A delegation of Israeli security officials visited Cairo to discuss the security situation in the region with their Egyptian counterparts on Sunday, the second such trip in less than a week.

The Israeli group arrived on a special flight and were met at the airport by high-ranking officials from Egypt’s intelligence establishment, Israel Radio reported. No information regarding the identity of the Israelis was provided.

Jerusalem has a particular interest in security in the Sinai, which shares a long border with Israel and has been the source of a number of attacks on Israelis near the border in the past several years. The demilitarized peninsula has been described as a wild area where Jihadist groups operate under the radar of Egypt’s security forces, despite a crackdown on terror groups in the region last year.

On Sunday, the Egyptian army said officers had uncovered hundreds of smuggling tunnels running between the Sinai and the Gaza Strip, and expected there were hundreds more waiting to be found.

The army said it is working to close down and destroy the tunnels, many of which are used to smuggle weapons to Gaza, which is controlled by Hamas, considered a terror group by Israel and the US.

The tunnels are also used to sneak food and other goods into the Strip.

“Each tunnel has several exits, including inside Egyptian houses, and thus can be difficult to detect,” Colonel Ahmed Mohamed Ali told the Palestinian Ma’an news agency, noting that at least 225 of the smuggling routes have been found. He estimated there may be as many as 500 tunnels in toto.

Last week Egyptian forces pumped water into a number of tunnels and destroyed them, and stepped up efforts to detect more tunnels under its border with Gaza.

Tunnel owners in Rafah told the Safa news agency that over the past 10 days, Egyptian soldiers have set up checkpoints in Sinai, stopped incoming trucks and confiscated merchandise.

Last Thursday, an Israeli delegation of defense officials visited Cairo. Initial reports said they met with their Egyptian counterparts and discussed regional security issues, including terrorist activities in the Sinai Peninsula and the Israeli-Palestinian peace process. According to Egypt’s al-Masry al-Youm, the representatives arrived in Cairo in a military aircraft that waited for them on the runway. The group reportedly numbered four Israeli officials.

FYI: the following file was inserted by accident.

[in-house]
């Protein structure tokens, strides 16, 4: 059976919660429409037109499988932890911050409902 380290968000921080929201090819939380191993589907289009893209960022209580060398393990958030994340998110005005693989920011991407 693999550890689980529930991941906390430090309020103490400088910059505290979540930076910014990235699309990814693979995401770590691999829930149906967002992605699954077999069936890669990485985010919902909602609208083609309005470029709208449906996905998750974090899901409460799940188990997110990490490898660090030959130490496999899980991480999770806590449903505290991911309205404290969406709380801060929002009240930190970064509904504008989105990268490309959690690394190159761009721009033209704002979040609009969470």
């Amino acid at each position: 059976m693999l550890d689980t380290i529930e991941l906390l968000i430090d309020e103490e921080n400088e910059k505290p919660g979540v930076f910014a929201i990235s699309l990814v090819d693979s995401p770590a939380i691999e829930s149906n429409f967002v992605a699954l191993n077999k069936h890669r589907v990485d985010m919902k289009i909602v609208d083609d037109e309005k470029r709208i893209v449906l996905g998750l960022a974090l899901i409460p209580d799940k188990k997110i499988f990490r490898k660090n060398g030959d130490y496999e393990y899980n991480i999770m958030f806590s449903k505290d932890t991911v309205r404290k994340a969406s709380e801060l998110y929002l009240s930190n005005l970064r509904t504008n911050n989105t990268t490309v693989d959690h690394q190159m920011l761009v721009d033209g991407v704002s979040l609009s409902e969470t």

In fact, according to Israel’s Channel 10, these meetings were the latest in several weeks of talks in which the Israeli officials have been negotiating indirectly with Hamas, on issues including the reopening of the Rafah Border Crossing with the Hamas-controlled Gaza Strip to construction materials and basic commodities such as gasoline. The Egyptian defense officials have served as the intermediaries in the contacts.

The Israeli and Hamas officials are reportedly also indirectly negotiating the opening of Israeli border crossings for the export of Palestinian agricultural produce, and possibly a resolution of the issue of Palestinian security detainees in Israeli prisons.

Israel established a naval blockade of the Gaza Strip in 2007 in order to prevent arms-smuggling into the enclave. Hamas violently removed its Fatah rivals from the Strip when it seized power there that year, killing many of them in the process.

According to the agreement that ended Israel’s eight-day air campaign against terrorist groups in the Gaza Strip in November, “opening the crossings and facilitating the movement of people and transfer of goods” was to be dealt with after the initial cessation of hostilities.

Israel in December started allowing long-banned building materials into the Gaza Strip, one of the concessions to Hamas under the agreement.

Ron Friedman and Elhanan Miller contributed to this report.